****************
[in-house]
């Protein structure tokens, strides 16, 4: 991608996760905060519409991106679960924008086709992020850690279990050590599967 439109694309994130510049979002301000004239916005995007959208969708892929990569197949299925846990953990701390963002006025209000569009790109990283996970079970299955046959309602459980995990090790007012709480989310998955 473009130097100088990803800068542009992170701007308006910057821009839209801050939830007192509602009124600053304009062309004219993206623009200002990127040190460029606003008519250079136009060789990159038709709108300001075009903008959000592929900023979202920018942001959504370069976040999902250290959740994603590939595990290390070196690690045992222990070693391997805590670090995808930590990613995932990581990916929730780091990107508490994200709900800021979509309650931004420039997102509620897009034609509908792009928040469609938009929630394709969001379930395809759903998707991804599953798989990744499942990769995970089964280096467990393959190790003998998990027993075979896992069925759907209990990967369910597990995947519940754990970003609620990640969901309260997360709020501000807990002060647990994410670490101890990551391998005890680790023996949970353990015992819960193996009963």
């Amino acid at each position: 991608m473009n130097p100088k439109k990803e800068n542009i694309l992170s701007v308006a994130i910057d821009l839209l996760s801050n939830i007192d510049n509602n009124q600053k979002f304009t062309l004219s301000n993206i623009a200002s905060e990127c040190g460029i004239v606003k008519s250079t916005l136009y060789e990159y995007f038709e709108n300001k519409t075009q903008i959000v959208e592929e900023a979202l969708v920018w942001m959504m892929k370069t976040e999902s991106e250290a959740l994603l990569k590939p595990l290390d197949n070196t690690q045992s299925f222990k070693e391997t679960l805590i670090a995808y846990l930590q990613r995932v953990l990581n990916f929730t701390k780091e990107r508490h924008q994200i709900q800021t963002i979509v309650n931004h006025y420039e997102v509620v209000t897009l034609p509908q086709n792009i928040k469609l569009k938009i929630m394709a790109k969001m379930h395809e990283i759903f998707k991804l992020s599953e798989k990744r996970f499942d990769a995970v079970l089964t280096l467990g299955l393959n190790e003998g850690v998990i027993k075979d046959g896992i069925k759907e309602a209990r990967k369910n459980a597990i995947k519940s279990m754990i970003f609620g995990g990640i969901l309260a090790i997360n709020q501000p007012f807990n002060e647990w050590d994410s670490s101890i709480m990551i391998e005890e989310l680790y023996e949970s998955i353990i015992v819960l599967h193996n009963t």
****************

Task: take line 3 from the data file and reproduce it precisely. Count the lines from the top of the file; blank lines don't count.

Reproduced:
């Amino acid at each position: 991608m473009n130097p100088k439109k990803e800068n542009i694309l992170s701007v308006a994130i910057d821009l839209l996760s801050n939830i007192d510049n509602n009124q600053k979002f304009t062309l004219s301000n993206i623009a200002s905060e990127c040190g460029i004239v606003k008519s250079t916005l136009y060789e990159y995007f038709e709108n300001k519409t075009q903008i959000v959208e592929e900023a979202l969708v920018w942001m959504m892929k370069t976040e999902s991106e250290a959740l994603l990569k590939p595990l290390d197949n070196t690690q045992s299925f222990k070693e391997t679960l805590i670090a995808y846990l930590q990613r995932v953990l990581n990916f929730t701390k780091e990107r508490h924008q994200i709900q800021t963002i979509v309650n931004h006025y420039e997102v509620v209000t897009l034609p509908q086709n792009i928040k469609l569009k938009i929630m394709a790109k969001m379930h395809e990283i759903f998707k991804l992020s599953e798989k990744r996970f499942d990769a995970v079970l089964t280096l467990g299955l393959n190790e003998g850690v998990i027993k075979d046959g896992i069925k759907e309602a209990r990967k369910n459980a597990i995947k519940s279990m754990i970003f609620g995990g990640i969901l309260a090790i997360n709020q501000p007012f807990n002060e647990w050590d994410s670490s101890i709480m990551i391998e005890e989310l680790y023996e949970s998955i353990i015992v819960l599967h193996n009963t």